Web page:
By CAROLINA DIAZ
Cypress Park — Every other Thursday a blue-and-white trailer covered with hearts has been pulling up to next to the Cypress Park Recreation Center. The mobile shower with four stalls inside is the latest effort to improve the well being and hygiene of those living on the streets.
The Shower of Hope, a group that operates mobile showers in Cypress Park, Lincoln Heights and other locations, teamed up with Council District 1 to provide free showers to the homeless of Northeast L.A.
“We have been working on finding a mobile shower provider since May 2018 and were impressed with Shower of Hope and their mutual compassion and urgency to bring hygiene services to the homeless community,” said Jose Rodriguez deputy district director for Councilman Gil Cedillo.
There is no requirement to use the shower except for filling in a sign-up sheet. The shampoo, soap and towels are provided.
“The locations were selected based on proximity to areas where there is a homeless community and are geographically dispersed to increase access to this resource,” said Rodriguez. In addition, the showers need to be located near a water and power source as well as bathrooms.
The Shower of Hope began serving only one location in the beginning of 2017. Now, their trailers visit 10 sites at parks, churches and clinics. The group was on track to provide more than 15,000 free showers last year, according to a fundraising website.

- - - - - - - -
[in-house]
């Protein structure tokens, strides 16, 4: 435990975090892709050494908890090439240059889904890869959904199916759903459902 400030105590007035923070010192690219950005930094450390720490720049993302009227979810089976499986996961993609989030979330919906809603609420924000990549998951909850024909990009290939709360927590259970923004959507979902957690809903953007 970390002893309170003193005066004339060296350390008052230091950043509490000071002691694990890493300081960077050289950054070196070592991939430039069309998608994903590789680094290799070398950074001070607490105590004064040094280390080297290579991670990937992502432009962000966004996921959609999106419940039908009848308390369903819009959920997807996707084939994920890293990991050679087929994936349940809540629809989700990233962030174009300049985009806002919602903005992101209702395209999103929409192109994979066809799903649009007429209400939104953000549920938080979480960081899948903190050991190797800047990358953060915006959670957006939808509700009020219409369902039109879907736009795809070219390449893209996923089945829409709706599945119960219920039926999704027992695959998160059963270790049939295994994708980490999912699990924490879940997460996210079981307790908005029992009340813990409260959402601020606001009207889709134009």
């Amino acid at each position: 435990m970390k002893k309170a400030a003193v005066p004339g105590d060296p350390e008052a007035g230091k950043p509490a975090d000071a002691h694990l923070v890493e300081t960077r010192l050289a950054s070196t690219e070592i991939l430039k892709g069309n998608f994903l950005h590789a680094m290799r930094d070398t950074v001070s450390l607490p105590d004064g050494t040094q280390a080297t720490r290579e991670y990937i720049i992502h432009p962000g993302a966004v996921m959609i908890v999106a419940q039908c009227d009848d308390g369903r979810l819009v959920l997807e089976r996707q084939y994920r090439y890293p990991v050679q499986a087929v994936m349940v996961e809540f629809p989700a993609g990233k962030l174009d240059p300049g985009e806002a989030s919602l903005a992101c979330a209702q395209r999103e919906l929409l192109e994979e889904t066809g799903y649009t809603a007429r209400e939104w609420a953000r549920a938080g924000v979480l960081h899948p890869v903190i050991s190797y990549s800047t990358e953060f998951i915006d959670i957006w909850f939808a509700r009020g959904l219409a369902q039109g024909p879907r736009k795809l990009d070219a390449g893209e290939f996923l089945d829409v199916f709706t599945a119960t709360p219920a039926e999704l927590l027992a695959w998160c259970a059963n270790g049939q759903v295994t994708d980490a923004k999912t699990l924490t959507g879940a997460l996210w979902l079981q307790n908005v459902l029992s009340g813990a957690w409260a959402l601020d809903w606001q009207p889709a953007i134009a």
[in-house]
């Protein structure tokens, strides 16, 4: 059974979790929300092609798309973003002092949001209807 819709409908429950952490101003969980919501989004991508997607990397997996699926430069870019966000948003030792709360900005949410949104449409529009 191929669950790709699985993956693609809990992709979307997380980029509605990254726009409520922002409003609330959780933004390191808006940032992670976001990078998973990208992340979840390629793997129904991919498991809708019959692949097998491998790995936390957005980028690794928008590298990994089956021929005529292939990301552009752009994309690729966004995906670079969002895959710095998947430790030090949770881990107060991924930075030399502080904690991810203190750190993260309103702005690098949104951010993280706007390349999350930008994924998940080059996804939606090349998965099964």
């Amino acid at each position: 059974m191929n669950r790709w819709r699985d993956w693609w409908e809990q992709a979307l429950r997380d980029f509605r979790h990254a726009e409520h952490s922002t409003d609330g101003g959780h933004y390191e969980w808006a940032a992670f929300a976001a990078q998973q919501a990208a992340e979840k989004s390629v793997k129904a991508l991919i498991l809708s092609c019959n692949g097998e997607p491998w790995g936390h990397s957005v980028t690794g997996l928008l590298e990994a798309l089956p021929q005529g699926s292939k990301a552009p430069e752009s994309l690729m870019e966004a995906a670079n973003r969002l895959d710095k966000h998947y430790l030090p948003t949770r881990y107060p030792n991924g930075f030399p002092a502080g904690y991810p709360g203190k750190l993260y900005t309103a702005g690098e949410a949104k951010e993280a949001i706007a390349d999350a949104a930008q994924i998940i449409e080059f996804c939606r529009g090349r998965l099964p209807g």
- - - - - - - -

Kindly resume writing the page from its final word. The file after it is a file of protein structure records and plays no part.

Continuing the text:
Officials with The Shower of Hope said they believe that maintaining good hygiene is not only important for a person’s health but for their self-confidence and well being.
But the Shower of Hope has faced some challenges getting some homeless persons — including those with children — to use the service. “This group of people are often marginalized, so they felt even more vulnerable going to a place that offers free hygiene and showers,” said Lisa Nava, operations supervisor.
The group is planning to continue to offer more mobile showers and more locations this year. The Eastsider asked The Shower of Hope how many homeless persons had been served in Cypress Park and Lincoln Heights but the organization did not respond to our requests for more information.
Meanwhile, Council District 1 plans to evaluate the past three months to check if the city-funded program has been working or if any changes are needed.
“Together we aim to expand the program to five days with the support from the city’s allocation of State Homeless Emergency Assistance Program funds,” said Rodriguez.
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Carolina Diaz is a freelance writer who want to give the community a platform to voice its issues
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